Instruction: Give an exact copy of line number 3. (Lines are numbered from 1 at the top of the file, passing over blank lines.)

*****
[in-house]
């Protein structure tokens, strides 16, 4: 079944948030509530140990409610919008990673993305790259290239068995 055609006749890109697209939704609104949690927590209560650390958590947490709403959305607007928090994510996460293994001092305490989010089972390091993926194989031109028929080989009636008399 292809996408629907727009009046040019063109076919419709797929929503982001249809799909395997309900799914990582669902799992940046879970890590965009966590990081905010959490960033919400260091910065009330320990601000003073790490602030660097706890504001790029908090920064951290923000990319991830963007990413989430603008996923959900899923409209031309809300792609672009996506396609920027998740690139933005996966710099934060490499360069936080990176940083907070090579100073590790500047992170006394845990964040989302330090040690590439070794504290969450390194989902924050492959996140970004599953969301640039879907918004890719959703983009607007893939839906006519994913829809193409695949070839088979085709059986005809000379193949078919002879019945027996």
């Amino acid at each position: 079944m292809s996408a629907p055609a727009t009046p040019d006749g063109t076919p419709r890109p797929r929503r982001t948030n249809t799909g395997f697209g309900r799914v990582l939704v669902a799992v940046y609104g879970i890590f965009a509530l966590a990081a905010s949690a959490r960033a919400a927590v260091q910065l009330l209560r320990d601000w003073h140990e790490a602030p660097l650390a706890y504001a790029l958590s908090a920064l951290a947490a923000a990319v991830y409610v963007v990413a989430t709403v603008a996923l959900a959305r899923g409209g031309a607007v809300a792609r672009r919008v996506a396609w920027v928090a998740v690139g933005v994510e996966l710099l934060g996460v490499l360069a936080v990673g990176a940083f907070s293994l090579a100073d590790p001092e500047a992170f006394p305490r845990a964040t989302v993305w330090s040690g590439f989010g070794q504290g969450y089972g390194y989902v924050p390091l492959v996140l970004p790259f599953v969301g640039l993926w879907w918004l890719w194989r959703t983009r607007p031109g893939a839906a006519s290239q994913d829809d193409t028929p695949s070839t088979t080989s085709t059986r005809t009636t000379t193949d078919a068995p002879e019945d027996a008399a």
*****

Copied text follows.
């Amino acid at each position: 079944m292809s996408a629907p055609a727009t009046p040019d006749g063109t076919p419709r890109p797929r929503r982001t948030n249809t799909g395997f697209g309900r799914v990582l939704v669902a799992v940046y609104g879970i890590f965009a509530l966590a990081a905010s949690a959490r960033a919400a927590v260091q910065l009330l209560r320990d601000w003073h140990e790490a602030p660097l650390a706890y504001a790029l958590s908090a920064l951290a947490a923000a990319v991830y409610v963007v990413a989430t709403v603008a996923l959900a959305r899923g409209g031309a607007v809300a792609r672009r919008v996506a396609w920027v928090a998740v690139g933005v994510e996966l710099l934060g996460v490499l360069a936080v990673g990176a940083f907070s293994l090579a100073d590790p001092e500047a992170f006394p305490r845990a964040t989302v993305w330090s040690g590439f989010g070794q504290g969450y089972g390194y989902v924050p390091l492959v996140l970004p790259f599953v969301g640039l993926w879907w918004l890719w194989r959703t983009r607007p031109g893939a839906a006519s290239q994913d829809d193409t028929p695949s070839t088979t080989s085709t059986r005809t009636t000379t193949d078919a068995p002879e019945d027996a008399a």